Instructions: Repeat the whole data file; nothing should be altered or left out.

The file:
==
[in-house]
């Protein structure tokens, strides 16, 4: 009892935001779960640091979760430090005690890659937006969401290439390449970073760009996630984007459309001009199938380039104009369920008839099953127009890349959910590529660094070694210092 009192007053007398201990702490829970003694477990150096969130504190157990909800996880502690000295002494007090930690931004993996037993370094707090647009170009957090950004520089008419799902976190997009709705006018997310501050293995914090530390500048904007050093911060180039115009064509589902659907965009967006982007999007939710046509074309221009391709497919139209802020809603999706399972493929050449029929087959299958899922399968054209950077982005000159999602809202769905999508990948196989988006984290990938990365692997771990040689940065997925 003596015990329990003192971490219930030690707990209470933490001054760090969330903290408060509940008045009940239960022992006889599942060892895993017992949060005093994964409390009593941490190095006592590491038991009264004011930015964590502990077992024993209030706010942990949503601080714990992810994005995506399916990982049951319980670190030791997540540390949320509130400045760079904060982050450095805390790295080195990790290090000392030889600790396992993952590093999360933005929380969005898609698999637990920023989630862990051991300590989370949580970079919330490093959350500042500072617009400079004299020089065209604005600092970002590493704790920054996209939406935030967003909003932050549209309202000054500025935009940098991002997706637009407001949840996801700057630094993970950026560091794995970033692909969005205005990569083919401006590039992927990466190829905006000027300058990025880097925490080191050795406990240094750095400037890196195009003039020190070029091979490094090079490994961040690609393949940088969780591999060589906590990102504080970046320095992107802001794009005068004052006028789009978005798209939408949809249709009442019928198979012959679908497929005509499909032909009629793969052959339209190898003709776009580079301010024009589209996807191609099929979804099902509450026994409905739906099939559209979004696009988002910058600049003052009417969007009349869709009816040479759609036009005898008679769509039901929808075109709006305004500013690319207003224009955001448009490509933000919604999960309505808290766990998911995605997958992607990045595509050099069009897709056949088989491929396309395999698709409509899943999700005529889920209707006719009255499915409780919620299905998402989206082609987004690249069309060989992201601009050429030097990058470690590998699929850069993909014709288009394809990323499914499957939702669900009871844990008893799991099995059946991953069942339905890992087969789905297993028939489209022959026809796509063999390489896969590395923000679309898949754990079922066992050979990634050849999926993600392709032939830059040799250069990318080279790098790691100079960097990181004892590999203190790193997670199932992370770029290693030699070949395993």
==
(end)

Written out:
[in-house]
């Protein structure tokens, strides 16, 4: 009892935001779960640091979760430090005690890659937006969401290439390449970073760009996630984007459309001009199938380039104009369920008839099953127009890349959910590529660094070694210092 009192007053007398201990702490829970003694477990150096969130504190157990909800996880502690000295002494007090930690931004993996037993370094707090647009170009957090950004520089008419799902976190997009709705006018997310501050293995914090530390500048904007050093911060180039115009064509589902659907965009967006982007999007939710046509074309221009391709497919139209802020809603999706399972493929050449029929087959299958899922399968054209950077982005000159999602809202769905999508990948196989988006984290990938990365692997771990040689940065997925 003596015990329990003192971490219930030690707990209470933490001054760090969330903290408060509940008045009940239960022992006889599942060892895993017992949060005093994964409390009593941490190095006592590491038991009264004011930015964590502990077992024993209030706010942990949503601080714990992810994005995506399916990982049951319980670190030791997540540390949320509130400045760079904060982050450095805390790295080195990790290090000392030889600790396992993952590093999360933005929380969005898609698999637990920023989630862990051991300590989370949580970079919330490093959350500042500072617009400079004299020089065209604005600092970002590493704790920054996209939406935030967003909003932050549209309202000054500025935009940098991002997706637009407001949840996801700057630094993970950026560091794995970033692909969005205005990569083919401006590039992927990466190829905006000027300058990025880097925490080191050795406990240094750095400037890196195009003039020190070029091979490094090079490994961040690609393949940088969780591999060589906590990102504080970046320095992107802001794009005068004052006028789009978005798209939408949809249709009442019928198979012959679908497929005509499909032909009629793969052959339209190898003709776009580079301010024009589209996807191609099929979804099902509450026994409905739906099939559209979004696009988002910058600049003052009417969007009349869709009816040479759609036009005898008679769509039901929808075109709006305004500013690319207003224009955001448009490509933000919604999960309505808290766990998911995605997958992607990045595509050099069009897709056949088989491929396309395999698709409509899943999700005529889920209707006719009255499915409780919620299905998402989206082609987004690249069309060989992201601009050429030097990058470690590998699929850069993909014709288009394809990323499914499957939702669900009871844990008893799991099995059946991953069942339905890992087969789905297993028939489209022959026809796509063999390489896969590395923000679309898949754990079922066992050979990634050849999926993600392709032939830059040799250069990318080279790098790691100079960097990181004892590999203190790193997670199932992370770029290693030699070949395993």